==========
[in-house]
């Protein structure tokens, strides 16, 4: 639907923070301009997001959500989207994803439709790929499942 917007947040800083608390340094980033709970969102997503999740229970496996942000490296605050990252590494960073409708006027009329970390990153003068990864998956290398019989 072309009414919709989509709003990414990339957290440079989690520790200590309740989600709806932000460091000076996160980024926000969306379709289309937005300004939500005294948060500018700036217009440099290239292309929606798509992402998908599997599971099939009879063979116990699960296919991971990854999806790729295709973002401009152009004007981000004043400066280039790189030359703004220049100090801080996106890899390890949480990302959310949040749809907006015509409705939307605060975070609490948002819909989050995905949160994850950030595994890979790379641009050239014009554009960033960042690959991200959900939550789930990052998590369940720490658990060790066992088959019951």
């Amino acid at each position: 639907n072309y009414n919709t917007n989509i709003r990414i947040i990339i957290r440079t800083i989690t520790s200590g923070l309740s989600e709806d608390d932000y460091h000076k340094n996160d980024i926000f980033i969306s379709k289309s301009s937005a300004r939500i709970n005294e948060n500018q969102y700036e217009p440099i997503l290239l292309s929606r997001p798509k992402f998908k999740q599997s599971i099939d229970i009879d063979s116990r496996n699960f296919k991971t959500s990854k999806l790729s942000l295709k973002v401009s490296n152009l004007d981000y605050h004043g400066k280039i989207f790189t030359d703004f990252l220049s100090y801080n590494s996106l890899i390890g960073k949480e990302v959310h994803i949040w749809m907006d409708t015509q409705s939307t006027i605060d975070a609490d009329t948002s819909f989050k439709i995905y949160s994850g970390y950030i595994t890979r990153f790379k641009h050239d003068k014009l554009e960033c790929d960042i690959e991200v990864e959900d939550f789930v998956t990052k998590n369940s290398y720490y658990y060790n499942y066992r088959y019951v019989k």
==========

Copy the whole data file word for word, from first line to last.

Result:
[in-house]
């Protein structure tokens, strides 16, 4: 639907923070301009997001959500989207994803439709790929499942 917007947040800083608390340094980033709970969102997503999740229970496996942000490296605050990252590494960073409708006027009329970390990153003068990864998956290398019989 072309009414919709989509709003990414990339957290440079989690520790200590309740989600709806932000460091000076996160980024926000969306379709289309937005300004939500005294948060500018700036217009440099290239292309929606798509992402998908599997599971099939009879063979116990699960296919991971990854999806790729295709973002401009152009004007981000004043400066280039790189030359703004220049100090801080996106890899390890949480990302959310949040749809907006015509409705939307605060975070609490948002819909989050995905949160994850950030595994890979790379641009050239014009554009960033960042690959991200959900939550789930990052998590369940720490658990060790066992088959019951």
């Amino acid at each position: 639907n072309y009414n919709t917007n989509i709003r990414i947040i990339i957290r440079t800083i989690t520790s200590g923070l309740s989600e709806d608390d932000y460091h000076k340094n996160d980024i926000f980033i969306s379709k289309s301009s937005a300004r939500i709970n005294e948060n500018q969102y700036e217009p440099i997503l290239l292309s929606r997001p798509k992402f998908k999740q599997s599971i099939d229970i009879d063979s116990r496996n699960f296919k991971t959500s990854k999806l790729s942000l295709k973002v401009s490296n152009l004007d981000y605050h004043g400066k280039i989207f790189t030359d703004f990252l220049s100090y801080n590494s996106l890899i390890g960073k949480e990302v959310h994803i949040w749809m907006d409708t015509q409705s939307t006027i605060d975070a609490d009329t948002s819909f989050k439709i995905y949160s994850g970390y950030i595994t890979r990153f790379k641009h050239d003068k014009l554009e960033c790929d960042i690959e991200v990864e959900d939550f789930v998956t990052k998590n369940s290398y720490y658990y060790n499942y066992r088959y019951v019989k």